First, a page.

evident from south of the border, there is far more scope for activity in the north.

There will eventually be conflict between demands made by the Renewable Obligation Order for
biomass for electricity production and the forthcoming Renewable Transport Fuels Obligation, but
there is the potential to use all available land suitable for cultivation – at least a quarter of a million
hectares currently under-utilised or lost to agriculture since the 1939 statistics.
There is the potential for an additional 5,000 genuine new jobs to be created in the agricultural,
building, engineering and production sectors.

Recommendation 29

All the necessary research, investigation and development has already been carried out. What is
required now is for government departments, for locations where they have their own fuel stocks, to
specify the supply of B20 and E15 bioblends as alternatives to diesel and petrol fuels. If motor
manufacturers object to the use of such ‘high’ bioblends, then purchase vehicles that carry assurances
of compatibility, bearing in mind the successful use in this province over 2 million miles of B65 to B100
biodiesel in all makes of vehicle over the past four years without a valid customer complaint.

Recommendation 30

From experience (and their respective websites), I have found both the Government/Industry Forum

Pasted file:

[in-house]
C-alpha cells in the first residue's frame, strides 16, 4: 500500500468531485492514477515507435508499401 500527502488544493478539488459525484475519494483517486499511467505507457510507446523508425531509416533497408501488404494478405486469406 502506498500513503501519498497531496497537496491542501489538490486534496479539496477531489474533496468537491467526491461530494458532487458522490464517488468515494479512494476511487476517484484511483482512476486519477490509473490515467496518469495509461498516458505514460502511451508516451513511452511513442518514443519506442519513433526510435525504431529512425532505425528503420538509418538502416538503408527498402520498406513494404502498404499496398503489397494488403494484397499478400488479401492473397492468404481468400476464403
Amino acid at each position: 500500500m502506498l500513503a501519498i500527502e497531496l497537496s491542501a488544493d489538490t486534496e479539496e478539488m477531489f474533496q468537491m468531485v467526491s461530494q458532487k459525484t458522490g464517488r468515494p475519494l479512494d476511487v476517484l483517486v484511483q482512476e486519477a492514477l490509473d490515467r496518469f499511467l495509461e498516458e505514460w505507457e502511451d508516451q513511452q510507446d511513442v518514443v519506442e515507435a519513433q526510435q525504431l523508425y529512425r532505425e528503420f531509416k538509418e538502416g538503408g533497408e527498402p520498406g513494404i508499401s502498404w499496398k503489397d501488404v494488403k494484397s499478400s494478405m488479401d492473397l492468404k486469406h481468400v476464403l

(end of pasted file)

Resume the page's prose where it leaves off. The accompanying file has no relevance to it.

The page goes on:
for Non-Food Crops and the Non-Food Crops Centre almost totally disinterested in the production of
crops for sustainable transport fuels. I must stress again that all research has been done and the
commercial opportunities have been identified.

Recommendation 32

The use of rendering residues has been severely limited by the forthcoming introduction of the Waste
Incineration Directive and the ill-advised attitude of the EU in dictating that a waste product remains a
waste product, even after it has undergone a change of state at a molecular level. A number of
discussions have been held with the English Environment Agency, which has expressed as much
bafflement as industry!

4.12 DARD Policy

Try a pro-active approach – lead by example. That means taking a decision, though.

The fortunes of the rural community will depend on the actions of the renewables industry (and there
are few of us about) and I really would like to meet the DARD individual who is reputed to have the
expertise in transport biofuels.

Recommendation 33

Any Policy Group will be no more than another talking shop unless there is the means of supporting
the renewables industry. It is no use encouraging farmers to grow biomass unless there is a market
for it. This market will be generated by the renewables industry, but there is no “availability of
resources” to set up the necessary infrastructure. This is all being left to private finance, hampered as
ever by the ever-increasing burdens of restrictive EU legislation in the name of ‘environmental
protection’. This is, in the main, counter-productive.

We already have a vast number of ‘points of contact’ for “advice”, most of them set up with the aid of
public money, and none of them know anything at all about transport biofuels. By design.

In London, transport biofuels come under the auspices of the Department for Transport due to the fact
that all transportation legislation is primary legislation, affecting all regions. Hence, Northern Ireland
departments do not have either the remit or the resources to have any effect whatsoever.

Terry de Winne
Biofuels Northern Ireland
Allied Biodiesel Industries (UK)
Millennium Fellow
International Solar Energy Society (lapsed)
10 October 2005                                   The foregoing may be placed in the public domain